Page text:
Background: African American women experience increased rates of sexually transmitted diseases and HIV.
The use of alcohol may increase sexual risk behaviors among this population.
Purpose: This paper provides a review and critique of the literature examining the association between alcohol use and
sexual risk behaviors among African American females including a: (a) synthesis of research findings from adolescent,
college-aged/early adulthood, and adult samples; (b) methodological critique of the literature; and (c) guidance for future
Methods: We reviewed 32 studies examining the association between alcohol use and sexual risk behaviors among
African American females across developmental periods.
Results: Similar to previous association studies, results suggest that increased use of alcohol is associated with increased
sexual risk practices among African American females. Further, even non-abuse levels of drinking among African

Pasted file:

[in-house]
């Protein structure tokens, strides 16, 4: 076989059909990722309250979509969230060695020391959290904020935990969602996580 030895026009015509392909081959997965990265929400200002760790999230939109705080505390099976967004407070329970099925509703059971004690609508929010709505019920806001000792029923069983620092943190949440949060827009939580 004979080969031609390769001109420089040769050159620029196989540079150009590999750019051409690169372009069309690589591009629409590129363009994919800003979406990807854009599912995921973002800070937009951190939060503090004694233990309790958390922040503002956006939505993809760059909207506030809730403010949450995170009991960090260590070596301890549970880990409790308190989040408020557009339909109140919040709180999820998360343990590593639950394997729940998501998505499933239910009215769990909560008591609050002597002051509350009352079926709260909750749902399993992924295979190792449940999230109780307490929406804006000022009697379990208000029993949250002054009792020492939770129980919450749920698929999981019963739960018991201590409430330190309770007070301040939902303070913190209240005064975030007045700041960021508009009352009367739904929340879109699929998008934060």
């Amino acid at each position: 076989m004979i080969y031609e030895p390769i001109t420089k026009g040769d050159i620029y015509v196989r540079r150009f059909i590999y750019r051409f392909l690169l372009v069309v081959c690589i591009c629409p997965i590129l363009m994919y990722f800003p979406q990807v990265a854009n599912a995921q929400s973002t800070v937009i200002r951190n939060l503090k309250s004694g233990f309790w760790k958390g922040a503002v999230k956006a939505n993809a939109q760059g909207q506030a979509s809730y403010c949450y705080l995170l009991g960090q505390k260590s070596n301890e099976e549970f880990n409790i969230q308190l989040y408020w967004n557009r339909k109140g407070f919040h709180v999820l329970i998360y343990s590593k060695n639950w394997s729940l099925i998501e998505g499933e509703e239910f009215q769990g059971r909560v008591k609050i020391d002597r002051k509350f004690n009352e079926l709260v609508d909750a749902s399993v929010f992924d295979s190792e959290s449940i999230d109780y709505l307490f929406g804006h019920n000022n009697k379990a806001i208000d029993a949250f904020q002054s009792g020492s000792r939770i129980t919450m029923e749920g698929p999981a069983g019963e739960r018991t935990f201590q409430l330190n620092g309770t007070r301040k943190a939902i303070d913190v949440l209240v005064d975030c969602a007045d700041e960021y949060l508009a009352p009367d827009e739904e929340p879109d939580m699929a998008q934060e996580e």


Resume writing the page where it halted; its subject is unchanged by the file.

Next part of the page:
American females, at all ages, were related to increased sexual risk-taking.
Conclusions: Future studies should seek to recruit samples that more fully reflect the diversity of African American
women’s experiences across the lifespan. Given the association between alcohol use and/or abuse and the prevalence of
STI/HIV-associated risk behaviors and adverse biological outcomes (i.e., STIs, including HIV) among African American
females across the lifespan, there is a clear need to develop and evaluate prevention research efforts tailored for this